Sebum is a physiological secretion of the sebaceous glands that are found, for example, in the T-zone of the face (forehead, nose and cheeks, chin), the chest, and the back. It is a fatty substance that protects the skin. Sebum combines with sweat to form the hydrolipidic film, which is key to preventing the evaporation of water present in the skin and fighting against dry skin.
The sebaceous glands are dependent on hormones called androgens. In certain periods of life, particularly during puberty, these androgens, present in greater quantities, spark the growth of the sebaceous glands and sebum production. Excess sebum and/or lower quality sebum makes the skin oily, prevents dead cells from being eliminated properly and provides a culture medium for the development of pro-inflammatory acne bacteria. Excess sebum becomes one of the main causes of acne, causing blackheads, whiteheads and inflammatory spots.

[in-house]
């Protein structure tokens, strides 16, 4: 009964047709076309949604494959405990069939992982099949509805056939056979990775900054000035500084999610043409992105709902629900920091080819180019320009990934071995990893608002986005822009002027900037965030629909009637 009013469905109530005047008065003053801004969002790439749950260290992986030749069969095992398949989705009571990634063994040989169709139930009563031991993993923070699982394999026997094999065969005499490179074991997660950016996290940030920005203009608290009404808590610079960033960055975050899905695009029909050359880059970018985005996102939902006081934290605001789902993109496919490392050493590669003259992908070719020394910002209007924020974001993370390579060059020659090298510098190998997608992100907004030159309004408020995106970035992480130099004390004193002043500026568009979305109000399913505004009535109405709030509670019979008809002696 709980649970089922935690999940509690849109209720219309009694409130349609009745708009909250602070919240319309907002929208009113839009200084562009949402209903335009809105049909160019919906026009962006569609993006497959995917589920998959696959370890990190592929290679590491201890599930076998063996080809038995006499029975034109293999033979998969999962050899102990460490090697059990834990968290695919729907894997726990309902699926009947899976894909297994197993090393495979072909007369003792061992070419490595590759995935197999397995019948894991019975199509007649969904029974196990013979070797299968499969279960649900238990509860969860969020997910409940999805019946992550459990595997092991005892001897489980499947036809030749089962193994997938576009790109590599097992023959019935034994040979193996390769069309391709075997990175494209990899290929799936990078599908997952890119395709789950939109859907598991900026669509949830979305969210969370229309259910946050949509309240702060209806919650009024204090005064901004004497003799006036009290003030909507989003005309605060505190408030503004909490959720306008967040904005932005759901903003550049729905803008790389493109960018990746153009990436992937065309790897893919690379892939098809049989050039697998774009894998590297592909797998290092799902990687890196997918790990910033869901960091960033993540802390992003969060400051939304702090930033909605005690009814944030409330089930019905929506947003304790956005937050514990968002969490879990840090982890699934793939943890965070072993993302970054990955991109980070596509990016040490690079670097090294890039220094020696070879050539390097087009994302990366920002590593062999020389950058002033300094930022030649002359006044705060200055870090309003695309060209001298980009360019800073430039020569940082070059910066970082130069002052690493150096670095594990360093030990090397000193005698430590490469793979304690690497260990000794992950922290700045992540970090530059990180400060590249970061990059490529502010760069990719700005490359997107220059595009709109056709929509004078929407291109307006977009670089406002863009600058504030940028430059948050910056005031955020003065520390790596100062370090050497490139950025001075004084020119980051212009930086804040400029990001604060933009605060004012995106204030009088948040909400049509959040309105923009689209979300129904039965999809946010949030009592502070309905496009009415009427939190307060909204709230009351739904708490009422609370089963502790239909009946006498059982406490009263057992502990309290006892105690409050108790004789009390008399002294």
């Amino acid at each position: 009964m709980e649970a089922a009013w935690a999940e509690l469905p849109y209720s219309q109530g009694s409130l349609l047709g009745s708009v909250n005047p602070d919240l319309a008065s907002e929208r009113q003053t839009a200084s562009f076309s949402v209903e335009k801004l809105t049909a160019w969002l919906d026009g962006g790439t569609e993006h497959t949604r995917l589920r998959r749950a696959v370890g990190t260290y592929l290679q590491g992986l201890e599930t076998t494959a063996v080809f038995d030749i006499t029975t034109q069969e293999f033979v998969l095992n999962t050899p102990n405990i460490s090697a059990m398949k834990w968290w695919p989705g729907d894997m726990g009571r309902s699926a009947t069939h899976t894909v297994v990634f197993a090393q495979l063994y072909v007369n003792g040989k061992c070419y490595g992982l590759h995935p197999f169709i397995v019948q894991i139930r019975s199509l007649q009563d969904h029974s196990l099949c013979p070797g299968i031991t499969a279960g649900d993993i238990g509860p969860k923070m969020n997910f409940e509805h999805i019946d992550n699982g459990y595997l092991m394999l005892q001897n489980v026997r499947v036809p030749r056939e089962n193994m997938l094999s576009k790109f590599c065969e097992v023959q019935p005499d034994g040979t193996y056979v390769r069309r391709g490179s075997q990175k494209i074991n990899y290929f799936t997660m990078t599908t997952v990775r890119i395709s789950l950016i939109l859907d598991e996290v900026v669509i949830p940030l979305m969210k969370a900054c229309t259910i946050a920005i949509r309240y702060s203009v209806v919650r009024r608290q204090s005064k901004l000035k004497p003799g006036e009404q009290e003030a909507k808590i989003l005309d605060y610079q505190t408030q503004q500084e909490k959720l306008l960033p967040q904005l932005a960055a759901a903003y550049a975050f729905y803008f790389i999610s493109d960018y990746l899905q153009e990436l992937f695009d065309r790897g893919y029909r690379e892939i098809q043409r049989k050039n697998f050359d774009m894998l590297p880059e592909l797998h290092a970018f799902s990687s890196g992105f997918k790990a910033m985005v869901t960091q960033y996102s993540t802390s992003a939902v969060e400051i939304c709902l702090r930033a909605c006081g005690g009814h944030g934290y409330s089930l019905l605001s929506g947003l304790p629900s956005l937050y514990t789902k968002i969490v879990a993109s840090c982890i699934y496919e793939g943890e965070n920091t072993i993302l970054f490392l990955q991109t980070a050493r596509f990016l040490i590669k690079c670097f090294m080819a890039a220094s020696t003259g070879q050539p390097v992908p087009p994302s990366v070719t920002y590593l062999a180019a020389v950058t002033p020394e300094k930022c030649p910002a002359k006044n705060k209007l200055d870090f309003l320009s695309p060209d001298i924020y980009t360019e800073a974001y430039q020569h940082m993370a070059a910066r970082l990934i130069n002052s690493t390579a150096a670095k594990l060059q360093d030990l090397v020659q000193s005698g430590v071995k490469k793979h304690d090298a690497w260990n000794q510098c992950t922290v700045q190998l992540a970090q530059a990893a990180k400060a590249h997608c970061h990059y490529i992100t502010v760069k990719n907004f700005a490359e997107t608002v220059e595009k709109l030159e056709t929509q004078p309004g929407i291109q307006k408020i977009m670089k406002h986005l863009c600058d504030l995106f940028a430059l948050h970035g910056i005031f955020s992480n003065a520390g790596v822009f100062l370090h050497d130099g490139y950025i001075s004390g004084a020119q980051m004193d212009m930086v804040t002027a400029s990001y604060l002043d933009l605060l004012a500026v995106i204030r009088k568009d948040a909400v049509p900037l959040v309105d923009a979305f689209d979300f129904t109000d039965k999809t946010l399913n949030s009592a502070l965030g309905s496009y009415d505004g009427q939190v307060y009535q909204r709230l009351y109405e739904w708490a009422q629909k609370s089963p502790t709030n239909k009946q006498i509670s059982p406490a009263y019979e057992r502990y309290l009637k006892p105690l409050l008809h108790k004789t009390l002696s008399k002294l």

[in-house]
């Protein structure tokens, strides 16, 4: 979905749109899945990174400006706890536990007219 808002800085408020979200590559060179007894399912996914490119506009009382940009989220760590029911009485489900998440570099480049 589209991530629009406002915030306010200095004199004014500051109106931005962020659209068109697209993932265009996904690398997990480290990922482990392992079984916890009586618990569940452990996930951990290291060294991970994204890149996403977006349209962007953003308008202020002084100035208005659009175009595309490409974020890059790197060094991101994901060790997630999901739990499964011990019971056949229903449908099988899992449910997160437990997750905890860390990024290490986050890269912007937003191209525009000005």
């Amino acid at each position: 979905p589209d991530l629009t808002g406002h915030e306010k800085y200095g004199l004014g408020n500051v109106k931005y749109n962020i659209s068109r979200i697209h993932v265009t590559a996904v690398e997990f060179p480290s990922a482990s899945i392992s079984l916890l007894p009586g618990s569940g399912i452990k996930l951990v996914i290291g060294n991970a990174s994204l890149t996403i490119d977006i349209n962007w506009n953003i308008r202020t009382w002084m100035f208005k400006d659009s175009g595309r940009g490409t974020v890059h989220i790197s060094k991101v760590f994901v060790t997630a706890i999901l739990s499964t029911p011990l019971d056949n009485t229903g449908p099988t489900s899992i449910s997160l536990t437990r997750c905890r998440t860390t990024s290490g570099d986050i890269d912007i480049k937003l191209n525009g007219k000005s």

Certain anti-sebum treatments should be avoided: in particular, it is not worthwhile changing your diet to remove all fats. This will not prevent the build-up of excess sebum and, conversely, it can lead to deficiencies. It is also counterproductive to try to dry out your skin, for instance through overly aggressive soaps, as the skin then reacts by producing even more sebum. The ideal way to combat excess sebum is to use a gentle, soap-free cleansing product, a mattifying care product, or even a lotion or mask to strengthen purifying and anti-shine action.